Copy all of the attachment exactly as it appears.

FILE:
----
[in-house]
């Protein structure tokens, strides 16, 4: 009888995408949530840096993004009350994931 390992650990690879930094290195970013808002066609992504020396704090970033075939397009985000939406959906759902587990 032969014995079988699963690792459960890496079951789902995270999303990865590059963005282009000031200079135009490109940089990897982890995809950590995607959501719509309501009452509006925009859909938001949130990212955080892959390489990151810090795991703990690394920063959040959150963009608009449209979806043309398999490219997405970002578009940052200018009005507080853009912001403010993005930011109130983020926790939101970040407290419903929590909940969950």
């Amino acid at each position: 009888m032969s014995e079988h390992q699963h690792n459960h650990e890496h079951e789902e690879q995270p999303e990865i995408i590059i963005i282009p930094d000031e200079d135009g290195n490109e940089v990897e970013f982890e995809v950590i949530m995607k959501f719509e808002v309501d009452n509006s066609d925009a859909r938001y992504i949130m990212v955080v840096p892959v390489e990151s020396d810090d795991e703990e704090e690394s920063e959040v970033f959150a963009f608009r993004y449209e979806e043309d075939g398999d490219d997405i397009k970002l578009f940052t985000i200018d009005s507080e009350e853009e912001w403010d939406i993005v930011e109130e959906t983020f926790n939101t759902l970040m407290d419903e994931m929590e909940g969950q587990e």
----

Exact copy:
[in-house]
């Protein structure tokens, strides 16, 4: 009888995408949530840096993004009350994931 390992650990690879930094290195970013808002066609992504020396704090970033075939397009985000939406959906759902587990 032969014995079988699963690792459960890496079951789902995270999303990865590059963005282009000031200079135009490109940089990897982890995809950590995607959501719509309501009452509006925009859909938001949130990212955080892959390489990151810090795991703990690394920063959040959150963009608009449209979806043309398999490219997405970002578009940052200018009005507080853009912001403010993005930011109130983020926790939101970040407290419903929590909940969950």
């Amino acid at each position: 009888m032969s014995e079988h390992q699963h690792n459960h650990e890496h079951e789902e690879q995270p999303e990865i995408i590059i963005i282009p930094d000031e200079d135009g290195n490109e940089v990897e970013f982890e995809v950590i949530m995607k959501f719509e808002v309501d009452n509006s066609d925009a859909r938001y992504i949130m990212v955080v840096p892959v390489e990151s020396d810090d795991e703990e704090e690394s920063e959040v970033f959150a963009f608009r993004y449209e979806e043309d075939g398999d490219d997405i397009k970002l578009f940052t985000i200018d009005s507080e009350e853009e912001w403010d939406i993005v930011e109130e959906t983020f926790n939101t759902l970040m407290d419903e994931m929590e909940g969950q587990e």